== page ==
Sustainability, Modular Design, and BIM

Incorporating the most up-to-date thinking into an integrated design and construction process yields exciting projects
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Sponsored by Vectorworks, Inc.
Peter J. Arsenault, FAIA, NCARB, LEED AP
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Platane Architecture: BIM as a Collaborative Tool

The French firm of Platane Architecture, headed up by Platane Beres, has embraced the use of BIM completely in their work. With it, they have been able to go directly from concept to manufacturing and bring distinctive elements of their buildings to life. They recognize that there are many ways that BIM can tie in directly to construction and fabrication. By identifying different materials and systems, current cost information from contractors, suppliers, or fabricators can be linked, allowing for real-time cost estimate updates as the design progresses. The computer model can also be used directly as the basis for manufacturing and fabrication, thus eliminating the need for separate shop drawings. When construction begins, sequence and time schedules for fabrication, transportation, and assembly can all be developed based on information in the model. Where appropriate, the software can coordinate with 3-D printers or industrial equipment to not only model the components but to actually create them for installation.

All of this requires the ability to collaborate with others, and firm principal Platane Beres praises the BIM process for facilitating a more fluid exchange of information. This allows for easier collaboration on a project with the ability to model data both internally and externally. The ability to make changes easily in BIM also sets it apart from previous design workflows. At the center of the program that it uses is the ability to simply double-click on any item to edit it. Beres points out, “This is really crazy in terms of the ease of modifications. It is very, very powerful...It’s a way of thinking.” Since changes are inevitable and often frequent, this saves the design team a good deal of time. Further, the use and extraction of data from 3-D models is an important component of the BIM process. The firm relies on intelligent 3-D models because 2-D misses so much important information. “A 3-D model has no ‘holes;’ it provides complete, unlimited numbers of sections and therefore complete control over every situation with practically no extra effort. It’s the most like real life,” according to Beres. In the office, the team works in 3-D, and then extracts the 2-D documents, 3-D files, data, or selected information to share with other team members as needed.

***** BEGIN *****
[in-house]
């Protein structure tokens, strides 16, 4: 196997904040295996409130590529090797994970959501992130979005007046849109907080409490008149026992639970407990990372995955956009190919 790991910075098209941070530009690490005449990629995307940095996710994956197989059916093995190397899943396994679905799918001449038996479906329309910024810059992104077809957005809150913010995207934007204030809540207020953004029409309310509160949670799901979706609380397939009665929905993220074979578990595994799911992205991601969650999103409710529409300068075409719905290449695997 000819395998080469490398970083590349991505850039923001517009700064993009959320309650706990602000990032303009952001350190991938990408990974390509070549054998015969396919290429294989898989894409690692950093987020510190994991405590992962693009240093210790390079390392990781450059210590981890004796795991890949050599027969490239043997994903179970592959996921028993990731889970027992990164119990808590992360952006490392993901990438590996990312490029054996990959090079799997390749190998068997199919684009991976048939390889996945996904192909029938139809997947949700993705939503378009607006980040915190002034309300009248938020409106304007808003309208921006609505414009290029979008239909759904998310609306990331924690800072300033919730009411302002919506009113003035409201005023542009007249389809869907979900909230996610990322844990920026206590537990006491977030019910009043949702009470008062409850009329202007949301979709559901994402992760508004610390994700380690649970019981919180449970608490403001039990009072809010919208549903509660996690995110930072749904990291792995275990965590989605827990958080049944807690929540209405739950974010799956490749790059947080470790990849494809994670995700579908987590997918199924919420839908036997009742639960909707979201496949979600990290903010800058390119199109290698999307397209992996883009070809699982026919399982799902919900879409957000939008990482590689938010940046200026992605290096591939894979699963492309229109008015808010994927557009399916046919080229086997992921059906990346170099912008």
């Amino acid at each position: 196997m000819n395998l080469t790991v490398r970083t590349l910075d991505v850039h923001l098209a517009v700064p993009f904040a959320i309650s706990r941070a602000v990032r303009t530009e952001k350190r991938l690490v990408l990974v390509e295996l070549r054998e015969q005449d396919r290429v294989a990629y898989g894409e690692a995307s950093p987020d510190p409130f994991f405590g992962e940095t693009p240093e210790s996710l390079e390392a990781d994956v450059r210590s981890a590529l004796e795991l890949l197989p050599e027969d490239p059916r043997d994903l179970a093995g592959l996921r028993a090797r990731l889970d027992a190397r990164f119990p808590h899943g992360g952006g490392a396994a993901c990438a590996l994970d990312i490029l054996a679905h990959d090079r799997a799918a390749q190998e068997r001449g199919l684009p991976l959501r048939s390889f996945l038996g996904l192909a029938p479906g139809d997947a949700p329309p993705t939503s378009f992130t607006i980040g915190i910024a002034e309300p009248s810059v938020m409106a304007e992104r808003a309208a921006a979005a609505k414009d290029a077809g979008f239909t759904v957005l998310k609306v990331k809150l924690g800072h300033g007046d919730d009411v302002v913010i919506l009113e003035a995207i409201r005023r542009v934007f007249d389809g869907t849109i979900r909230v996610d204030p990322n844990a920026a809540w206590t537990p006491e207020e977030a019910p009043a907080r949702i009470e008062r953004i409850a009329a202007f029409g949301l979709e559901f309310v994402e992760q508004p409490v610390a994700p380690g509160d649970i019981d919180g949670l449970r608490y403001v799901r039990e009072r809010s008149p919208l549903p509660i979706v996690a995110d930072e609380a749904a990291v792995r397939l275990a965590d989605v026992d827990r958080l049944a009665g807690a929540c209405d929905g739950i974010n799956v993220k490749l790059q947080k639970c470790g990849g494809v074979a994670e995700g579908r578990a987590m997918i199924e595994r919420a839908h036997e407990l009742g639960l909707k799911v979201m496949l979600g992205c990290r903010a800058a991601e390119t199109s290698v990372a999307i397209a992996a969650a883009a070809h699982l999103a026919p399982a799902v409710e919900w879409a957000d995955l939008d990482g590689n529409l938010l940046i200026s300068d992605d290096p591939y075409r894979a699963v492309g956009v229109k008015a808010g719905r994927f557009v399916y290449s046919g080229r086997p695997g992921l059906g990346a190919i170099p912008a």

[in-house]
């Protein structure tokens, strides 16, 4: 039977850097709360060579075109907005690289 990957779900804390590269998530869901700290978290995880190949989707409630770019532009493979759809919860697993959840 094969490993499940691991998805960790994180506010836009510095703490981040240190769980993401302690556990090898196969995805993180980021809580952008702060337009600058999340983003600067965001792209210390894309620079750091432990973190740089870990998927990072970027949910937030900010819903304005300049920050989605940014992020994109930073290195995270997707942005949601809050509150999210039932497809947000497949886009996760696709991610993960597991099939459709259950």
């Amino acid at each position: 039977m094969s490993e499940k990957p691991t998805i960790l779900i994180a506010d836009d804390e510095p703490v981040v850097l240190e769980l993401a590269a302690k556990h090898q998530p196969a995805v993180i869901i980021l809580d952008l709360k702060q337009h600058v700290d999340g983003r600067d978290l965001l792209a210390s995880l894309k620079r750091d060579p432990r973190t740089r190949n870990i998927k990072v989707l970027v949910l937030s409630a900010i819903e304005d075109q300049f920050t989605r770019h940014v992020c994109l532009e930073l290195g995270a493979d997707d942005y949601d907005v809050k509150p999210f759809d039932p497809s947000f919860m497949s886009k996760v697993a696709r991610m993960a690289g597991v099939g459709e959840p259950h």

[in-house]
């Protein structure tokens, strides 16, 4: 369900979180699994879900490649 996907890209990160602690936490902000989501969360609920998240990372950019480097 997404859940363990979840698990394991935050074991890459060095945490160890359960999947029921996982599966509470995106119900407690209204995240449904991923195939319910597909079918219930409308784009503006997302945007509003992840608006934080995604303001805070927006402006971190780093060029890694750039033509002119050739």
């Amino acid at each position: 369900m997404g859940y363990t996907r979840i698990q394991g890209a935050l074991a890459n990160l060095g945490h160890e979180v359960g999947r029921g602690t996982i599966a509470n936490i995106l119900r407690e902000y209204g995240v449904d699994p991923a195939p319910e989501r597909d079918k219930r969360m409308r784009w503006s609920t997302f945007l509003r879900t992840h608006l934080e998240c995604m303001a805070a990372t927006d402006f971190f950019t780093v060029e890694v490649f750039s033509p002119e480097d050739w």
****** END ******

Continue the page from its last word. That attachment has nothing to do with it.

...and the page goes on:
While the concepts of integration, modularity, sustainability, and computerized modeling were introduced separately in this article, a closer examination has revealed that in reality they are all part of the same evolving process of building design and construction. The principles of mass customization, modular design, and sustainability can all be readily combined into a building project that is being managed and controlled through the use of BIM, while simultaneously integrating the design and construction teams. What is particularly significant is that all of these aspects can apply to buildings and practices of any size. In fact, it makes it easier for smaller firms to compete by engaging with other team members electronically, focusing around a central building information model and working via Internet with anyone, anywhere. Overall, better, more sustainable, and mass-customized designs are possible with architects being more directly involved in overseeing the details of the actual construction. It is indeed an exciting time to be an architect.

Sponsor Name

Vectorworks Inc.
Vectorworks, Inc. is the developer of Vectorworks software, a line of industry-specific CAD and BIM solutions that help more than half a million design visionaries transform the world.


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Originally published in Architectural Record
Originally published in December 2015